Institute of Molecular Evolution
William Martin (born February 16, 1957, Bethesda, Maryland) is an American botanist, currently Head of the Institut für Molekulare Evolution, Heinrich Heine-Universität, Düsseldorf.
Born in Bethesda, Maryland, Martin was educated at Richland College, Dallas, Texas, and Texas A&M University. After working as a carpenter in Dallas, Martin moved to Hannover, Germany, and obtained his university Diploma from Technische Universität Hannover in 1985. Martin's PhD is from Max-Planck-Institut für Züchtungsforschung, Cologne, where he did postdoctoral research, followed by further postdoctoral work at Institut für Genetik, Technische Universität Braunschweig, where he obtained his Habilitation in 1992. In 1999, Martin became full (C4) professor at Universitaet Düsseldorf.
Martin is a distinguished and sometimes controversial contributor to the field of molecular evolution. He is known particularly for his work on the evolution of the Calvin cycle and plastids including chloroplasts, and, more generally, for contributions to understanding the origin and evolution of eukaryotic cells. Martin is co-author, with Miklos Mueller of Rockefeller University, of the 1998 paper The Hydrogen hypothesis for the first eukaryote. A wealth of subsequent research papers include contributions, independently and with Michael J. Russell of the NASA Jet Propulsion Laboratory, to understanding the geochemical origins of cells and their biochemical pathways.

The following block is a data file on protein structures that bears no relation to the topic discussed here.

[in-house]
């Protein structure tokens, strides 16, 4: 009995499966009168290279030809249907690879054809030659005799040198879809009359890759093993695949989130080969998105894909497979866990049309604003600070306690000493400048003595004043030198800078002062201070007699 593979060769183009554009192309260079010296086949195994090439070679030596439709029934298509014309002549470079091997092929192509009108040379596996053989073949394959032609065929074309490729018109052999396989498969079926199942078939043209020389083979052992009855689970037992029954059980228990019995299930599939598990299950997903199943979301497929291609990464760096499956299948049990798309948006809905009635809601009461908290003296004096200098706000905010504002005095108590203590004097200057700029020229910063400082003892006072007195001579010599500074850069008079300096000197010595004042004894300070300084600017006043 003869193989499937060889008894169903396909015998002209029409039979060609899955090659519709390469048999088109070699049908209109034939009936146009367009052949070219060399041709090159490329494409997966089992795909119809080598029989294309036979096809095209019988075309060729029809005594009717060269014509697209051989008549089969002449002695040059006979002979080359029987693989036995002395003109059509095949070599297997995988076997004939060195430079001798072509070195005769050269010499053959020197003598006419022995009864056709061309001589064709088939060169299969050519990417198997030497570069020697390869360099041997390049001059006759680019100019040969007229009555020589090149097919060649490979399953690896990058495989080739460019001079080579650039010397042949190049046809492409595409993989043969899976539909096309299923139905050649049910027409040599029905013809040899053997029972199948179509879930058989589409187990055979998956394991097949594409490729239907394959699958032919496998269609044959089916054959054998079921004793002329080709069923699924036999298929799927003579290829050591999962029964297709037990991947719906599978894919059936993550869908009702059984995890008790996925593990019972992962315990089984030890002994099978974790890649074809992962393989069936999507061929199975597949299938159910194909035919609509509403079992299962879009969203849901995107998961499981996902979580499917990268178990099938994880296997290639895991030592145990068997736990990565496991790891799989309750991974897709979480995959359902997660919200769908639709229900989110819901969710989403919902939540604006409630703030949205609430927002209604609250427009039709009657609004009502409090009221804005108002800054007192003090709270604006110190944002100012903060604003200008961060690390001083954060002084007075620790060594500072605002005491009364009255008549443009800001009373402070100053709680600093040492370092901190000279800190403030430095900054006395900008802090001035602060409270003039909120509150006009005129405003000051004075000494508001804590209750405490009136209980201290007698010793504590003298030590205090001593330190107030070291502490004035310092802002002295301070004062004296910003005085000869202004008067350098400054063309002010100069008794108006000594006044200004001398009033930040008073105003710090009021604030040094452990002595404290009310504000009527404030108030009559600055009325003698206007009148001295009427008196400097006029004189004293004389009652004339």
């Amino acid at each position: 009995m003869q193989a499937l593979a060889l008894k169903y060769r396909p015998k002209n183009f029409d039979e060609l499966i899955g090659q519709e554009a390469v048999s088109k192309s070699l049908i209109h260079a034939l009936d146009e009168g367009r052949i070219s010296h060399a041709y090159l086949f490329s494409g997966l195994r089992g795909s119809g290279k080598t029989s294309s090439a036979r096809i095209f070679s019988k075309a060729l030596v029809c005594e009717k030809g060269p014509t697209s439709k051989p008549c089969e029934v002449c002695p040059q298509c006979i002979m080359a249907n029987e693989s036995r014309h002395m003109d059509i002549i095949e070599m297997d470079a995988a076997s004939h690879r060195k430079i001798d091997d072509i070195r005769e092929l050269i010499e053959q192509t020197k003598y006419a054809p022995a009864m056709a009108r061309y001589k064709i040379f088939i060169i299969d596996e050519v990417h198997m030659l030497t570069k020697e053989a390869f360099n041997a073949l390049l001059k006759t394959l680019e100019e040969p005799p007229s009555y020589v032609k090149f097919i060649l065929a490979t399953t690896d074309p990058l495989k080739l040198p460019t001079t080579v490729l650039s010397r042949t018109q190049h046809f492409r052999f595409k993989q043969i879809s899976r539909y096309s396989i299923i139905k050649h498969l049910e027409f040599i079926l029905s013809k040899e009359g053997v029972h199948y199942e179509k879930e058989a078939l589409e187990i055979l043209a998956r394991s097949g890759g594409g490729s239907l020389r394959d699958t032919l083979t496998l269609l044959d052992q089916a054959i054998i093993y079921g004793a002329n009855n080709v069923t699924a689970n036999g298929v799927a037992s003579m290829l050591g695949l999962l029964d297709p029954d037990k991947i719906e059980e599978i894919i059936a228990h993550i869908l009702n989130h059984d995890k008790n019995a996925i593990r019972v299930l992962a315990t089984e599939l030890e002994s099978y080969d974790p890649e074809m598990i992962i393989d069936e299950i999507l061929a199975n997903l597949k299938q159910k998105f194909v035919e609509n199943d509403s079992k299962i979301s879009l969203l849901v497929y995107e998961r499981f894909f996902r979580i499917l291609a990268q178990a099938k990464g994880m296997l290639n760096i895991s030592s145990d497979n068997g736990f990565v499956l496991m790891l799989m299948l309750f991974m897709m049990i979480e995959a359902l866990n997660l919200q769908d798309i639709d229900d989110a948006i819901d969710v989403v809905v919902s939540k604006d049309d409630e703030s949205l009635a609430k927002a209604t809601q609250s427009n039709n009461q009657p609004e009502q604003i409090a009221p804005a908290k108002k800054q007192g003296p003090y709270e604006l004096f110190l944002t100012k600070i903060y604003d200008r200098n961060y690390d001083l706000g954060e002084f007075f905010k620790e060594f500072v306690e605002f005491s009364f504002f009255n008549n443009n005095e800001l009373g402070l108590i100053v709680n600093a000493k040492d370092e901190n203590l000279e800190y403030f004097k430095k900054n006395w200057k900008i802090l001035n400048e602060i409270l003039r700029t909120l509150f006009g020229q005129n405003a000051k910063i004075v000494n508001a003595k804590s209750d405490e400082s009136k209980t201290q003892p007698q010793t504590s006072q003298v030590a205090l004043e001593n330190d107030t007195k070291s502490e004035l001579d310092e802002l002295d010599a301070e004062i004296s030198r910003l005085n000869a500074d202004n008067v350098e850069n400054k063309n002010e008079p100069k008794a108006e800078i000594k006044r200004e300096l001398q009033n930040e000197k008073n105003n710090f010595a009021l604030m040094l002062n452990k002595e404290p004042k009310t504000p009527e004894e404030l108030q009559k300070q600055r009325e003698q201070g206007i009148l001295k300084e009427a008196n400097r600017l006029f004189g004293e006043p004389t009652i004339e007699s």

How and where did the first cells arise? How did they live? What did they live from? How did cells ultimately become complex? And what does sex have to do with the origin of eukaryotes? Those are a lot of questions. They are hard questions, on topics of general interest. Someday we will have the answers. Do we have some answers already? It could be. On the evening of May 4, let’s explore early evolution from the standpoint of physiology and genomes.
"The conversion from endosymbiont to mitochondrion provided a freely expandable surface area of internal bioenergetic membranes, serviced by thousands of tiny specialized genomes that permitted their host to evolve, explore and express massive numbers of new proteins in combinations and at levels energetically unatainable for its prokaryotic contemporaries.
IF EVOLUTION WORKS LIKE A TINKERER, EVOLUTION WITH MITOCHONDRIA WORKS LIKE A CORP OF ENGINEERS."
"Although conventional wisdom holds that the origin of complexity was key to the acquisition of mitochondria, the energetics of genome expression polarize this major evolutionary transition to the contrary: mitochrondria are prerequisite to complexity."
Lane, Nick and William Martin, "The energetics of genome complexity", Nature, vol 467, 930-934 (2010)